Slot Machines: The Perfect Casual Game?
The first slot machine was built by a San Francisco mechanic called Charles Fey in the late 19th century – over 120 years ago. The machine was a great success with the casino executives of the time as it combined the randomness of a game of chance with the ease of use of a vending machine.
It was adopted by the gaming venues of Nevada first, later conquering the whole world – and making it to the online world in the 1990s. Two decades have passed since then, and slot machines have continued to spread. Today, they are among the most played games on desktop computers and smartphones alike. Some slots fans play online casino games at Vegas Palms, others – often for lack of a better option – choose social casinos and slots. What makes the slot machine such a successful game? Let’s take a look.
Simple rules, easy gameplay
Slot machines are among the easiest games ever invented. Just take a look at any such game at the Vegas Palms or any gaming machine in Las Vegas (the real one) to see what I mean: all a player needs to do is feed the machine coins (or credits in any other form) and spin the reels. While this simplicity is far from being exciting for some, it attracts others – slot machines are among the most sought-after games in land-based and online casinos alike.
Variety by design
Slot machines are also among the most versatile casual games as they can be built using the same mechanic and an incredible variety of looks. The Vegas Palms alone has over 650 slot machines in its library, each one with its own theme, its own bonuses, and side games – and there are other casinos and social games out there with thousands of different variations to choose from.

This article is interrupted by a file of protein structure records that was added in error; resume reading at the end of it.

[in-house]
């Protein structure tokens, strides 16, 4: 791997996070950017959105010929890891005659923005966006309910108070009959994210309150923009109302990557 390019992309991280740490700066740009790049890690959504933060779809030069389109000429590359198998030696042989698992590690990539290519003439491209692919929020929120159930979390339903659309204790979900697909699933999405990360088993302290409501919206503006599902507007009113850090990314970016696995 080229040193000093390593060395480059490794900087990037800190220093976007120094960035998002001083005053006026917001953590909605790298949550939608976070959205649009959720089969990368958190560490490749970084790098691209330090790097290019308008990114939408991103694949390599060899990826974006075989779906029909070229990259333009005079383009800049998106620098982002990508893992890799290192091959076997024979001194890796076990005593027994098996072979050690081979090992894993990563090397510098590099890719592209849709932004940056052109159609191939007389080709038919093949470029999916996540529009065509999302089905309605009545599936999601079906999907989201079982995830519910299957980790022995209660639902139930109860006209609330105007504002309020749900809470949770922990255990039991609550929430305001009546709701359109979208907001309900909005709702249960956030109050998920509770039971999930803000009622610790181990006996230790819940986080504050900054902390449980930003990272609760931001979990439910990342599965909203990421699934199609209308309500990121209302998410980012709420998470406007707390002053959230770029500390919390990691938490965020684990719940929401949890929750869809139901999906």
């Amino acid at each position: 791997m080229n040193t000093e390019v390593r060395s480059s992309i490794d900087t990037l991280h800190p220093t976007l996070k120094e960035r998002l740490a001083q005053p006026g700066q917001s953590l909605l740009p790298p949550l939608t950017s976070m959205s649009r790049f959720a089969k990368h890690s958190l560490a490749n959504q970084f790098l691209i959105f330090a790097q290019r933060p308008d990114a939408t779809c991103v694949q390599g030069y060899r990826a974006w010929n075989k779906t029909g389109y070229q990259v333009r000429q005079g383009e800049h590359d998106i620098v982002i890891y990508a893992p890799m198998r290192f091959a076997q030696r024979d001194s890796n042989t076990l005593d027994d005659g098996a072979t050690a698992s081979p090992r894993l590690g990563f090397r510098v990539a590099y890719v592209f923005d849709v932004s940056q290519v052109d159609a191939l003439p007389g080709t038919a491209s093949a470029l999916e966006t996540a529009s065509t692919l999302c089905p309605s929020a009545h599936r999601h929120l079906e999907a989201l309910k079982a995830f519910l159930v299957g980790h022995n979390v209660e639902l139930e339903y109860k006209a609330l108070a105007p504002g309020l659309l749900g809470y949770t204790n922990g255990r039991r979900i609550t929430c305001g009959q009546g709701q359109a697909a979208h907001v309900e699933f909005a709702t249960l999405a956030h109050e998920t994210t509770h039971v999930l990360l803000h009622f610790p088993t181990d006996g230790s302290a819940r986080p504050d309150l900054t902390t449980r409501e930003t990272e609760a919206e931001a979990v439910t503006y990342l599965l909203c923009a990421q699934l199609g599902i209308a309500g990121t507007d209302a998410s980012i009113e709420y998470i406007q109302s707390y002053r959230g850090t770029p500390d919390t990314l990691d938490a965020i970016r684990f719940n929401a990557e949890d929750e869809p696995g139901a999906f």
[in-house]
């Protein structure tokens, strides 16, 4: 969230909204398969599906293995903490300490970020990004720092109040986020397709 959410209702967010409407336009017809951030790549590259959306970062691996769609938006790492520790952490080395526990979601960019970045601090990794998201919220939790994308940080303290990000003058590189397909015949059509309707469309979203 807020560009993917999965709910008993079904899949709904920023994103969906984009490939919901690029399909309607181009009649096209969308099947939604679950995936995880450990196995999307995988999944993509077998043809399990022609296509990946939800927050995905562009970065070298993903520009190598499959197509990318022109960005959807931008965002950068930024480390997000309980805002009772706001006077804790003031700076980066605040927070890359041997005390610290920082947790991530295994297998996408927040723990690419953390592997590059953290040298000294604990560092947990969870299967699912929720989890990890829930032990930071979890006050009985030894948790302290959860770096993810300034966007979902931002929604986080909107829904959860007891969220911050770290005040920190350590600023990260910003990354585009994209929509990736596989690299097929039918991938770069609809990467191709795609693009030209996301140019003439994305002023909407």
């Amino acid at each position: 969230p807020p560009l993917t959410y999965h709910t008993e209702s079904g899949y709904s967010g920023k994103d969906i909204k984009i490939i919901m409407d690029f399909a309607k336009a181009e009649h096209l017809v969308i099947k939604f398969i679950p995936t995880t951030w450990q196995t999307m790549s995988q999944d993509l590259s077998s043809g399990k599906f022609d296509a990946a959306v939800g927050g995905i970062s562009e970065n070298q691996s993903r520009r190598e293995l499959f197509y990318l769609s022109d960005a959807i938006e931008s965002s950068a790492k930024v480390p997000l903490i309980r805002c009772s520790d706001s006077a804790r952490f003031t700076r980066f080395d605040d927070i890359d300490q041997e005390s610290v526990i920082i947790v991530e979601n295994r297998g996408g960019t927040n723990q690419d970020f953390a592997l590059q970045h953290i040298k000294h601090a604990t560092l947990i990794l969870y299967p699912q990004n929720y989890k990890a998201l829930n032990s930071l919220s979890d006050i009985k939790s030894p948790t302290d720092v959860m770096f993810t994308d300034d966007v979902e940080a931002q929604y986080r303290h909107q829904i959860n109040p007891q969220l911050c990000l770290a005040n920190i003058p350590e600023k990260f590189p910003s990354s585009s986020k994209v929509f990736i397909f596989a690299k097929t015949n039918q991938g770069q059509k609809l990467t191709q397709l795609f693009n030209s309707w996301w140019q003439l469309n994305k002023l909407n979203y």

The themes developers use for their slot machines vary, covering everything from sports to movies, from video games to TV shows, from mythology to memes – in short, whatever a player might be seeking for.
Playing for the win?
Slot machines often come with very attractive wins – but this is not the main reason fans are returning to them. After all, the social casino apps like DoubleDown or Slotomania come with no real money wins to play for, people still love them. It’s not winning that attracts the players to slot machines but the state of mind – the so-called “machine zone” – it puts them into, similar to meditation, when the outside world seemingly melts away, leaving nothing but the spinning reels. It’s the same feeling you get when you can’t stop scrolling through pictures on Facebook – it’s relaxing, attractive, almost addictive.